• 3 June 2020
  • 14:00-18:00

Soils as keystone for food security and ecosystem restoration

The UN Decade on Ecosystem Restoration offers the much-needed opportunity to align efforts by policy communities that too often operate in silos. Given the magnitude of the challenge to restore our ecosystems, a failure to cooperate would aggravate the risk of not achieving SDG 15 by 2030. Against this backdrop, this session unites representatives from land restoration programs, sustainable soil management, and rights-based land governance. In terms of actors, this segment focuses on the role of smallholder farmers as central actors in promoting restoration activities. This segment explores how to create an enabling environment for restoration activities, in particular by smallholders. It is divided in the following three sessions.

This session is organised under TMG’s SEWOH Lab project (2020-2024). The project is funded by the German Federal Ministry for Economic Cooperation and Development (BMZ).


Soils and the UN Decade on Ecosystem Restoration LIVE NOW

The draft strategy of the UN Decade on Ecosystem Restoration outlines three broad pathways: generating a global movement, fostering political support, and building technical capacities. Together, they should provide an environment in which restoration initiatives start and scale up across the planet. Creating this “restoration culture” and acting upon it, is both a technical as well as a political challenge: vested interests need to be overcome and different technical capacities are needed.

This session addresses both of these necessary actions: It brings together representatives from three different technical communities to discuss their respective contributions to achieve inclusive ecosystem restoration. What are the focus areas to make ecosystem restoration happen and benefit food insecure people and those most vulnerable? It further discusses ways to create the alliances between the different constituencies for a joint empowered position.


  • Learn from relevant projects to determine how the UN Decade on Ecosystem Restoration can contribute to creating an enabling environment for smallholder farmers to become stewards of restoration
  • Explore the role of soils in increasing the adaptive capacity of smallholder farmers
  • Discuss pathways to ensure that restoration measures consider tenure rights
  • Identify strategic areas of cooperation to design and implement programmes for an inclusive UN Decade on Ecosystem Restoration
– Annalisa Mauro, Global Network Coordinator, International Land Coalition (ILC)
– Susan Chomba, Project Manager, The World Agroforestry Centre (ICRAF)
– Martin Yemefack, Intergovernmental Technical Panel on Soils, Global soil Partnership
– Concluding remarks: Tim Christophersen, Head of Nature for Climate Branch, UN Environment (UNEP)Facilitated by Alexander Müller, Managing Director, TMG Research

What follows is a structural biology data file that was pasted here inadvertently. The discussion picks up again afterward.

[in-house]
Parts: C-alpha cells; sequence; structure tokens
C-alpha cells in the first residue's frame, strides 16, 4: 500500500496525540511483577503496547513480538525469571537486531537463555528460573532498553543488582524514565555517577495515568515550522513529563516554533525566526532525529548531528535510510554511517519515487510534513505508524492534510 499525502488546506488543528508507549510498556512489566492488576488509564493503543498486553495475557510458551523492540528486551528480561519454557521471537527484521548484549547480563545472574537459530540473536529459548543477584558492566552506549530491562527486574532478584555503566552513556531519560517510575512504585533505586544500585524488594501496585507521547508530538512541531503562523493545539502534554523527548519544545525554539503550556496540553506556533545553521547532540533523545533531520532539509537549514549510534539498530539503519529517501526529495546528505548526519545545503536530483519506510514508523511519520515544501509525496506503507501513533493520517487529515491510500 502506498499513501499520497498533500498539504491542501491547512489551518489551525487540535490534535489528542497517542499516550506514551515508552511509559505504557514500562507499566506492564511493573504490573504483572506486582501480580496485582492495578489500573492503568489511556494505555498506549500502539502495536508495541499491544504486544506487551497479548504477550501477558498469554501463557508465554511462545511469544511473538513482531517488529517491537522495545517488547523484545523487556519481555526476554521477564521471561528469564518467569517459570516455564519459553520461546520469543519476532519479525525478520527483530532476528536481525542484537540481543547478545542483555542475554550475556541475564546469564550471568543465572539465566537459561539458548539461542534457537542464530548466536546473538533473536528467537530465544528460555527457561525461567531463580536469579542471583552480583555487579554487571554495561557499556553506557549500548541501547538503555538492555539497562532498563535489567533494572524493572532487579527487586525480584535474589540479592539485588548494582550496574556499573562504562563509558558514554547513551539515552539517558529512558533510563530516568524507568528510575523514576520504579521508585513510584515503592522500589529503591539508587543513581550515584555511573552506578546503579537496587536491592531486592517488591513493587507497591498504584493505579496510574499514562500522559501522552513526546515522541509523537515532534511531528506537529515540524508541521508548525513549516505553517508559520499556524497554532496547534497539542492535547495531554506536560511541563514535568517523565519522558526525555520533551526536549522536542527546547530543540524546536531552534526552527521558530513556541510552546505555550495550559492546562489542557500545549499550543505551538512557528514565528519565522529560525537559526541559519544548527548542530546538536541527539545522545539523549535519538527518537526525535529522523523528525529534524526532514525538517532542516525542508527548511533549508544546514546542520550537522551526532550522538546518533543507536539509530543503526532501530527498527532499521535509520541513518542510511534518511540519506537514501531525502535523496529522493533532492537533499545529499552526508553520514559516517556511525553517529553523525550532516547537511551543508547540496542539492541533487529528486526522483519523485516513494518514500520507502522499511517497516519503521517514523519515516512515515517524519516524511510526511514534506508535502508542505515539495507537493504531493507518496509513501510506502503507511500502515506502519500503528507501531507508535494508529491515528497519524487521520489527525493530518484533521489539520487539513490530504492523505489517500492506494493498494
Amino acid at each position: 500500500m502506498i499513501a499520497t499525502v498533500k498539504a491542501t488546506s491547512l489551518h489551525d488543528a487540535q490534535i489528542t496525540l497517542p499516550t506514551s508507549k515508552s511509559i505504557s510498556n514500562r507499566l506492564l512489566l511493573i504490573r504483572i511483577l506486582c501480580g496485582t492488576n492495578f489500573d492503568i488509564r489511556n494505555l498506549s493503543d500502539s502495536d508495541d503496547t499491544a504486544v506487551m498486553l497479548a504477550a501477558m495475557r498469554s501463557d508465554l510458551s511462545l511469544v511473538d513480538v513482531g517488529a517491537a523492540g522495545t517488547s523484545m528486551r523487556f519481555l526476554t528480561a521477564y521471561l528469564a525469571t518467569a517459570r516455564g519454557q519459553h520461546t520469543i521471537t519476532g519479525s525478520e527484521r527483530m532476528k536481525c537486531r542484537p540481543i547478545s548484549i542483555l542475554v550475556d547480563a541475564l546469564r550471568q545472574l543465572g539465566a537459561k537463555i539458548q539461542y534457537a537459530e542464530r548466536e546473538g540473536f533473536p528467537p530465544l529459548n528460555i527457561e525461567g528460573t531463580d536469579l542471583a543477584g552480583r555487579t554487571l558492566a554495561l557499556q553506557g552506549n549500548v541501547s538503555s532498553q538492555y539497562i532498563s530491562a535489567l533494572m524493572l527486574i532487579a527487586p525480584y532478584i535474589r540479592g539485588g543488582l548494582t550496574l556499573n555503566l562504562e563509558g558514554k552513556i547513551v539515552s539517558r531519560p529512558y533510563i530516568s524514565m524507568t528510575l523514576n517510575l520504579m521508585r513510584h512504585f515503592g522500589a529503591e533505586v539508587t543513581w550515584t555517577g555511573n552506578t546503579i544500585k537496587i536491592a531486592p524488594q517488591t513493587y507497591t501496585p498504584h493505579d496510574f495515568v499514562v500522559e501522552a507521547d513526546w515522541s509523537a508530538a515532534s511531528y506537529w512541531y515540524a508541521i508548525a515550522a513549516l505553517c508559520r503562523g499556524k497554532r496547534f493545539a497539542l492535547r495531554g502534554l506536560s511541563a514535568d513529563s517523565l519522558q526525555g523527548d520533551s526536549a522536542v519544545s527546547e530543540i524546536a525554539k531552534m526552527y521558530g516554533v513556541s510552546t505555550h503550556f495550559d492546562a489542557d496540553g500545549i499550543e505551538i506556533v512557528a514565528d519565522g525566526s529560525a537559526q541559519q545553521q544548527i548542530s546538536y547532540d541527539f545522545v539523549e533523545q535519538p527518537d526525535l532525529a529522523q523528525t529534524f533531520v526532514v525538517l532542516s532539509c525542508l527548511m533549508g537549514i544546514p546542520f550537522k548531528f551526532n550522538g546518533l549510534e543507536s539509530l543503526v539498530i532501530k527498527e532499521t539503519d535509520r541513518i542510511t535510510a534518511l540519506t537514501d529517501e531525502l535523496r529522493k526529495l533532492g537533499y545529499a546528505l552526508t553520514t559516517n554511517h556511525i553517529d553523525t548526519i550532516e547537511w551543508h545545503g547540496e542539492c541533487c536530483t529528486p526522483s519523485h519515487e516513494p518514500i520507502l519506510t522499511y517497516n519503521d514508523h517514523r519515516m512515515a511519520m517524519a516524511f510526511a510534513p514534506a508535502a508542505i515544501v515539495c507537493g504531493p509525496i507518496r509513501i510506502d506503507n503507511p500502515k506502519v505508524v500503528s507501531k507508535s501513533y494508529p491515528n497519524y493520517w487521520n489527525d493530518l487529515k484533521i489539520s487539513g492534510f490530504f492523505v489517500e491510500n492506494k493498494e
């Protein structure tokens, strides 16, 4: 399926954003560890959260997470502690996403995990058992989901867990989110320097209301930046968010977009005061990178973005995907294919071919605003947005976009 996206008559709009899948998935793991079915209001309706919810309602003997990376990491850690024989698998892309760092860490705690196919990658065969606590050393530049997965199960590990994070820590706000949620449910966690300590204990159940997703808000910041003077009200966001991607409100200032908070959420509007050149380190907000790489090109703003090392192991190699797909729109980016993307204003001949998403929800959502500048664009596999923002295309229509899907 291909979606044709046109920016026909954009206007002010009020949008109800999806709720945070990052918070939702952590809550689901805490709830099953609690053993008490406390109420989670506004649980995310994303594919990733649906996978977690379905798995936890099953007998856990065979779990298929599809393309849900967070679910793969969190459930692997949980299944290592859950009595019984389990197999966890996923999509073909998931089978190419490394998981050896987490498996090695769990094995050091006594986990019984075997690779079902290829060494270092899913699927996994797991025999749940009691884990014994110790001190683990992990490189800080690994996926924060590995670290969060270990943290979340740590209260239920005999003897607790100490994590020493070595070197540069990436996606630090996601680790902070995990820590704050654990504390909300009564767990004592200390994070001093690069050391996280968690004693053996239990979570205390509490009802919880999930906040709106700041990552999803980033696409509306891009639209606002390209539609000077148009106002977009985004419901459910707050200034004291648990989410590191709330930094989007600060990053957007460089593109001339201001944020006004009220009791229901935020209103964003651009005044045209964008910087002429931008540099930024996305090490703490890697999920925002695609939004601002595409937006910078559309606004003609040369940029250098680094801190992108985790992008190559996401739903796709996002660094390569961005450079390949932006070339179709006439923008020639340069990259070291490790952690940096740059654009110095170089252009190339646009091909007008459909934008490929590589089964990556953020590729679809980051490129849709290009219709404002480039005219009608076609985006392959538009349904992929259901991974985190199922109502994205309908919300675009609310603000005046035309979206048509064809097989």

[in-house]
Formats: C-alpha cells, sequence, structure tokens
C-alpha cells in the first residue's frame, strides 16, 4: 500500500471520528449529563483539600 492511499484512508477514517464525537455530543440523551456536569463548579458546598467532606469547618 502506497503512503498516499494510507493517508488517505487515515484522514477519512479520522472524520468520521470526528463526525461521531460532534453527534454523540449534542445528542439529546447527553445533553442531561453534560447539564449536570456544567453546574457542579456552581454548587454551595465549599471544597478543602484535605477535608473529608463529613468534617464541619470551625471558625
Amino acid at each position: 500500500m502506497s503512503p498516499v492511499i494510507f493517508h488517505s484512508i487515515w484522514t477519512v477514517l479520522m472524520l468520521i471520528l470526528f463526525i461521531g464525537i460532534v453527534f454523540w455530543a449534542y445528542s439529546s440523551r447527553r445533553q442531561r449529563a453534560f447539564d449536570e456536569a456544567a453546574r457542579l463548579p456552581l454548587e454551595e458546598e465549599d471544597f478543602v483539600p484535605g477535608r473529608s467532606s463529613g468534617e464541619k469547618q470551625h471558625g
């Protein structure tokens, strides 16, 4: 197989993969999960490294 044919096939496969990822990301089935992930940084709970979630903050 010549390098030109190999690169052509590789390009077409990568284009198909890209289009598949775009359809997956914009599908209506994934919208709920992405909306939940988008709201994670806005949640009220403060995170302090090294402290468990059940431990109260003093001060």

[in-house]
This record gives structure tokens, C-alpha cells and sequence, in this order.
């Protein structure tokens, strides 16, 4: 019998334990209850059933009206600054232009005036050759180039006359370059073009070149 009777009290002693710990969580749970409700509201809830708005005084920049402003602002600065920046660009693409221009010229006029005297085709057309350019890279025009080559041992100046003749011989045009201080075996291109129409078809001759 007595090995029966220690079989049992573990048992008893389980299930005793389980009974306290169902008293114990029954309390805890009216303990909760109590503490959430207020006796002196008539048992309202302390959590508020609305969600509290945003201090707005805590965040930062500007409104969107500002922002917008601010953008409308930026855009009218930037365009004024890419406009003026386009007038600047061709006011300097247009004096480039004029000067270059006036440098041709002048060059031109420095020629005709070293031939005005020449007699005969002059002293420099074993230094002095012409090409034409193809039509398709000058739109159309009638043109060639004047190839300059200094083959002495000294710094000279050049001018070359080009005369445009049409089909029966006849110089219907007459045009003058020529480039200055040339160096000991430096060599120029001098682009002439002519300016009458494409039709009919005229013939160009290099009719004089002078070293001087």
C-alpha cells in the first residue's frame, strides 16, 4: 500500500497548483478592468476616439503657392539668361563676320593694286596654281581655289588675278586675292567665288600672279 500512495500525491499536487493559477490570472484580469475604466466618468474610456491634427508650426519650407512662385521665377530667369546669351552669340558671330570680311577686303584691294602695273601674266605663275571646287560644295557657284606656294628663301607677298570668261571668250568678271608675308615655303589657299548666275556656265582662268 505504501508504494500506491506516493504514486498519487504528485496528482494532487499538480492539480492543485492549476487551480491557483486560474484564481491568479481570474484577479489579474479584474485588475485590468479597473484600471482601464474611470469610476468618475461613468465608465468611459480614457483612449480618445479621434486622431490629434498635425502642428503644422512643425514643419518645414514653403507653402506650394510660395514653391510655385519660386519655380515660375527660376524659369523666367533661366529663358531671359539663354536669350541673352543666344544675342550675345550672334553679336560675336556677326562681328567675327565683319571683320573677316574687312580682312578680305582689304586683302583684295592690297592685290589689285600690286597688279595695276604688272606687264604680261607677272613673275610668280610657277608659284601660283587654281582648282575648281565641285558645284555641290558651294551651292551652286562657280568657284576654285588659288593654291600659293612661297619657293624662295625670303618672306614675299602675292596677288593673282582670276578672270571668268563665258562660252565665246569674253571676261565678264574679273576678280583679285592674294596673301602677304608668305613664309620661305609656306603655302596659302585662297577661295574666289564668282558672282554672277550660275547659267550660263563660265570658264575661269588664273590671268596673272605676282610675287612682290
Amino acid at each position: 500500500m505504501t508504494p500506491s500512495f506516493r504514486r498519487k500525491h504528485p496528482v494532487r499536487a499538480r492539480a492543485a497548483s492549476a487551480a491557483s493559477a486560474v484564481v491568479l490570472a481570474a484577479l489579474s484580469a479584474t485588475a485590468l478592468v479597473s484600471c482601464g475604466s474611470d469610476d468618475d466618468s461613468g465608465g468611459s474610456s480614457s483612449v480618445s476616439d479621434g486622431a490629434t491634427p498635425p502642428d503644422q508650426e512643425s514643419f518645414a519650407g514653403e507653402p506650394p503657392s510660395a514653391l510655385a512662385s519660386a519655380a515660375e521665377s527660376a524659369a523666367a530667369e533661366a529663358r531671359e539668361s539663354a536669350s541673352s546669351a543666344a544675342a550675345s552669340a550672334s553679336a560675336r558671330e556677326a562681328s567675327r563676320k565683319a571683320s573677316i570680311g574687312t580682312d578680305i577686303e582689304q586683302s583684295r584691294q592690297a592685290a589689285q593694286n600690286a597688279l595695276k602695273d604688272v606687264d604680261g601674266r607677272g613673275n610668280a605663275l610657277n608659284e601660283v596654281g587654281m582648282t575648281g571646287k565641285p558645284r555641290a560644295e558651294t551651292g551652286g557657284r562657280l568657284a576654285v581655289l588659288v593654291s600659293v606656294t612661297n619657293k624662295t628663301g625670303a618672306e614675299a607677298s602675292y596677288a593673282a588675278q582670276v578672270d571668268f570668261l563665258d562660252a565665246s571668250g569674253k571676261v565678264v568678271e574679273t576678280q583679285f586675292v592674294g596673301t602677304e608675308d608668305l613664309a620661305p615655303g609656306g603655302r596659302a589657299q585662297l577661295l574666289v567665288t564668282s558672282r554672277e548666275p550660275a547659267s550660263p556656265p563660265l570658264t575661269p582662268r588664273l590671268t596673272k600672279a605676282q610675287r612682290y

Main Session: Soils as keystone for food security and ecosystem restoration

Soil Organic Carbon: How can smallholder farming communities benefit from carbon sequestration projects? LIVE NOW

Financing restoration at scale remains one of the key challenges. Payments for ecosystem services and payments for soil organic carbon enhancements (SOC) are increasingly discussed as one way to channel resources to restoration efforts. SOC payments are a comparatively new instrument. The SOC payment schemes can therefore learn from experiences of REDD+ projects. Given the overall focus of this segment, this session will reflect on how soil organic carbon projects can benefit smallholder farming communities and reward them for their restoration activities. Our panellists will share insights into REDD+ initiatives and will discuss how these experiences can inform the design and implementation of SOC projects. Particular attention will be given to explore enabling environments, and if and how digital and social innovations can play a role here.

– Amy Duchelle, Team Leader – Climate Change, Energy & Low-Carbon, CIFOR / ICRAF
– Leigh Winowiecki, Soil and Land Health Leader, CIFOR / ICRAF
– Amos Wekesa, Environment and Climate Change Advisor, Vi Agroforestry

Facilitated by Sarah D’haen, Project Coordinator, TMG Research

Main Session: Soils as keystone for food security and ecosystem restoration

“Measuring Progress” on Gender & Land Tenure LIVE NOW

Responsible land governance is key to provide the right incentives for restoration and to make restoration benefits reaching those who invested in it. Insecure land rights by women continue to pose a challenge in this regard. At the last UNCCD COP, parties to the convention took the landmark decision to acknowledge the centrality of the Voluntary Guidelines on Responsible Land Governance for achieving Land Degradation Neutrality. At the same time, project implementers often claim that restoration projects become too complex, if they are to include land governance components also. Part of the GLF’s “Measuring Progress” learning track, this session will present community-driven social innovations for the recognition of land rights of women in Kenya and Burkina Faso: intra-household tenure agreements and community-led land lease guidelines. Given their strong reliance on communities in the implementation, these social innovations can be implemented in the context of restoration activities.

– Violet Shivutse, Founder and Coordinator, Shibuye Community Health Workers
– Larissa Stiem-Bhatia, Project Coordinator, TMG Research
– Marcos Montoiro, NGO and Civil Society Liaison Officer, UNCCD Secretariat

Facilitated by Jes Weigelt, Head of Programmes, TMG Research

Main Session: Soils as keystone for food security and ecosystem restoration